Saffron – A New Path for Afghan Farmers

I was so pleased to watch this report on CNN’s Eatocracy blog this morning (watch the video here). In one Afghan province, farmers are bravely turning their backs on opium poppy cultivation, one of the key funding sources for the Taliban. Instead, they have chosen a new path cultivating a legal, rare and precious spice– saffron.

Saffron is the most expensive of all spices, harvested from the stigma of the crocus flower. Originally from W. Asia and Persia, the spice has been cultivated in Southern Europe since antiquity. Saffron has a beautiful orange-red color; when cooked or used as a dye, it produces a vivid yellow hue that is lovely to behold. It is a pungent, bitter spice with a strong odor, and you only need a small amount of it to flavor a dish. In small quantities, it adds an unmistakable and delicious flavor that I absolutely adore. It also has health benefits, and has been used medicinally for centuries. Saffron is full of antioxidants and vitamin B2; it is also being studied as a potential treatment for depression.

It takes 70,000 crocus flowers to create a single pound of saffron. The thread-like spice is worth its weight in gold; the retail price for good quality can be as high as $5,000 per pound. Beware of imitations– grocery stores sell plastic bags of a spice called safflower, or American saffron. The spice looks remarkably similar to saffron, but the flavor is nothing like the real thing. True saffron comes in very small packages with the source labeled, and can cost upwards of $8 for a very small quantity. It’s best to do your homework before purchasing!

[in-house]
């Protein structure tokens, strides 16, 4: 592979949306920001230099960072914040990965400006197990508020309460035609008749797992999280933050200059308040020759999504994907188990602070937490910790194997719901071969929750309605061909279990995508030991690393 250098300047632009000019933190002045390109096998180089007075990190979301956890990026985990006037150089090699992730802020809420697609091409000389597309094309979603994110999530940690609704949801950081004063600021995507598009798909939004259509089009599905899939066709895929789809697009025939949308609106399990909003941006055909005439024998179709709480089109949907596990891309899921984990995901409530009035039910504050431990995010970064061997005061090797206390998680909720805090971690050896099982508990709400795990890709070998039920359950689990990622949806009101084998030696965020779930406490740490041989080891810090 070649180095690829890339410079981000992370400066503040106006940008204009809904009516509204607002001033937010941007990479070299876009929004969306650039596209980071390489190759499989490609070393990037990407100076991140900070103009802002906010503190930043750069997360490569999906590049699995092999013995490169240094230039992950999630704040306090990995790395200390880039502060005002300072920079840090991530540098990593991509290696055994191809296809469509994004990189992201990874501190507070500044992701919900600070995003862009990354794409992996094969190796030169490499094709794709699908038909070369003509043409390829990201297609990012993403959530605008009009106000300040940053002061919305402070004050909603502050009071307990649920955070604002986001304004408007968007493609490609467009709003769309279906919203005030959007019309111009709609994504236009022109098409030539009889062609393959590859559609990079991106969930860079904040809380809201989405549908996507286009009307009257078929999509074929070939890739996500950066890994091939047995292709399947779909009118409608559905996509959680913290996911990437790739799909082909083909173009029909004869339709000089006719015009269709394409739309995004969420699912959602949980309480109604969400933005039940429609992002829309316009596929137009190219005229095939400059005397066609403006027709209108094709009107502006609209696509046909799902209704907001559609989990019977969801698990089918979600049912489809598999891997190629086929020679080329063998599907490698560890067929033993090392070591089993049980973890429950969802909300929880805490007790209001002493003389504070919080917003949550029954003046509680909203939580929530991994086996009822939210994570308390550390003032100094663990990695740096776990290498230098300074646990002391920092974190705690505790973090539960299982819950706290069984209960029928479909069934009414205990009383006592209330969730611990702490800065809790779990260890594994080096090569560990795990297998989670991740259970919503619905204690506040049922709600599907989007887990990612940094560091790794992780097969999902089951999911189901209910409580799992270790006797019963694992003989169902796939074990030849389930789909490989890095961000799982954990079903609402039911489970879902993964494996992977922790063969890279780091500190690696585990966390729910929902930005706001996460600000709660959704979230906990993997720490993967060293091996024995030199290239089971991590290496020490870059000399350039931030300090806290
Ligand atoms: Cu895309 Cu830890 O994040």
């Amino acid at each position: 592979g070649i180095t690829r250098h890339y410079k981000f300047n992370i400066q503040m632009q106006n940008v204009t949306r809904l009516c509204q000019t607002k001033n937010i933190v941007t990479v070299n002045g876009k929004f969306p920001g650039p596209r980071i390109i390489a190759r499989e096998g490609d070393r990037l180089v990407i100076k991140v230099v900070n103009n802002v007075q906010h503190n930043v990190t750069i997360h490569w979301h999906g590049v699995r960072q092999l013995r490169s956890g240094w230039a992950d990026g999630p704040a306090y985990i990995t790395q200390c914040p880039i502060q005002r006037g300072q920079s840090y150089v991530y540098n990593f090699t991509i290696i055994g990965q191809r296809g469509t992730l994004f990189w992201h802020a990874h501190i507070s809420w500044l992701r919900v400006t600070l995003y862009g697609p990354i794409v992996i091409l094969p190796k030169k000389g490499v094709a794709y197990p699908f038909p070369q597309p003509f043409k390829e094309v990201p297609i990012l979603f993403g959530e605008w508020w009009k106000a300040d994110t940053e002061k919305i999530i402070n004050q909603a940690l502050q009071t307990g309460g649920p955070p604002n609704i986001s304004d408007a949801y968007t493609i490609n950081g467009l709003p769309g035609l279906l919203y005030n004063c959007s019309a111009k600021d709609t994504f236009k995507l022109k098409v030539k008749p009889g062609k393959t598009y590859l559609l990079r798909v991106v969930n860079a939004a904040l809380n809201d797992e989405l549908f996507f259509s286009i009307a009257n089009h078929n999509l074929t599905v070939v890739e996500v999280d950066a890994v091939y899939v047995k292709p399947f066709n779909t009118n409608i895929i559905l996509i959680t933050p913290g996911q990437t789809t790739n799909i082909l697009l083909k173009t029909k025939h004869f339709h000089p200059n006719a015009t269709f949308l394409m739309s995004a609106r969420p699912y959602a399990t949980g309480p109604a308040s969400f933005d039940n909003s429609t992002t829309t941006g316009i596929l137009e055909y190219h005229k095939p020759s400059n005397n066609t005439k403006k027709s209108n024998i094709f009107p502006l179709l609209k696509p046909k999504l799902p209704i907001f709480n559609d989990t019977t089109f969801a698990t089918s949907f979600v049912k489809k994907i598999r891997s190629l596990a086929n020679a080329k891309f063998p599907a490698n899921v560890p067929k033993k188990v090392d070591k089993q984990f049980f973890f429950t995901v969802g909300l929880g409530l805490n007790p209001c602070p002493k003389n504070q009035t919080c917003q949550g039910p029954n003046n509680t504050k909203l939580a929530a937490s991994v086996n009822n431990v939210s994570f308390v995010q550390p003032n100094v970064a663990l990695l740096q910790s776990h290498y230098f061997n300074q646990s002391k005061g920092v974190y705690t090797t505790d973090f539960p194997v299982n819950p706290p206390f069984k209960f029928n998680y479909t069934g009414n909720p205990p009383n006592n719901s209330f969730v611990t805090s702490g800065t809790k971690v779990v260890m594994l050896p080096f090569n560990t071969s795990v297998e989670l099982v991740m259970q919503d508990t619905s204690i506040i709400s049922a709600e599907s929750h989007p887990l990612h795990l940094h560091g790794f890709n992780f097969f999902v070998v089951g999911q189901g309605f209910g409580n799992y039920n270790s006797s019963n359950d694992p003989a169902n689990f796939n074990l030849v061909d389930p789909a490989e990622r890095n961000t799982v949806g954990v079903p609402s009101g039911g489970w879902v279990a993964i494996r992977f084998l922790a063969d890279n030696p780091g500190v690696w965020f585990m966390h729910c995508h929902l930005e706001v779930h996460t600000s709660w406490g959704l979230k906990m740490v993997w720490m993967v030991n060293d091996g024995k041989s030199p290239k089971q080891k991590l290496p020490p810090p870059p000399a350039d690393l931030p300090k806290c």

I’m very happy that Afghan farmers see a future in this wonderful spice. I adore saffron, though I try not to use it very often because it is so pricey. I’ve linked to a few of my favorite saffron recipes below. Do you like cooking with saffron? Do you avoid it because of the price? Do you think it’s truly worth its weight in gold?

Saffron Recipes to Try

Saffron Rice

Lemony Saffron Couscous

Baghali Polo

Saffron Matzo Balls

 

Like 158 Retweet 2 Google +1 0

Share on Facebook Grab the Feed Stumble it Share With a Friend

Category: Food for Thought, Tori's Corner

Comments (2)Post a Comment

  1. Thank you for this interesting post. Saffron cultivation in those areas certainly seems a change for the good!

    I love the flavour and colour of saffron but can rarely afford to use it. Nice to have some recipes on hand, though, for when I do.

  2. Michelle says:

    I have not cooked with saffron but I am always looking for simple ways to dress up rice and couscous… I will have to try this.

    I also agree that it is important that Afghanistan farmers have another source of income besides opium poppy.

    Thanks for the information and recipe.

Leave a Comment

Please read through the recipe introduction and comments section before asking a question, as it may have already been answered. First time commenting? Read the comment policy.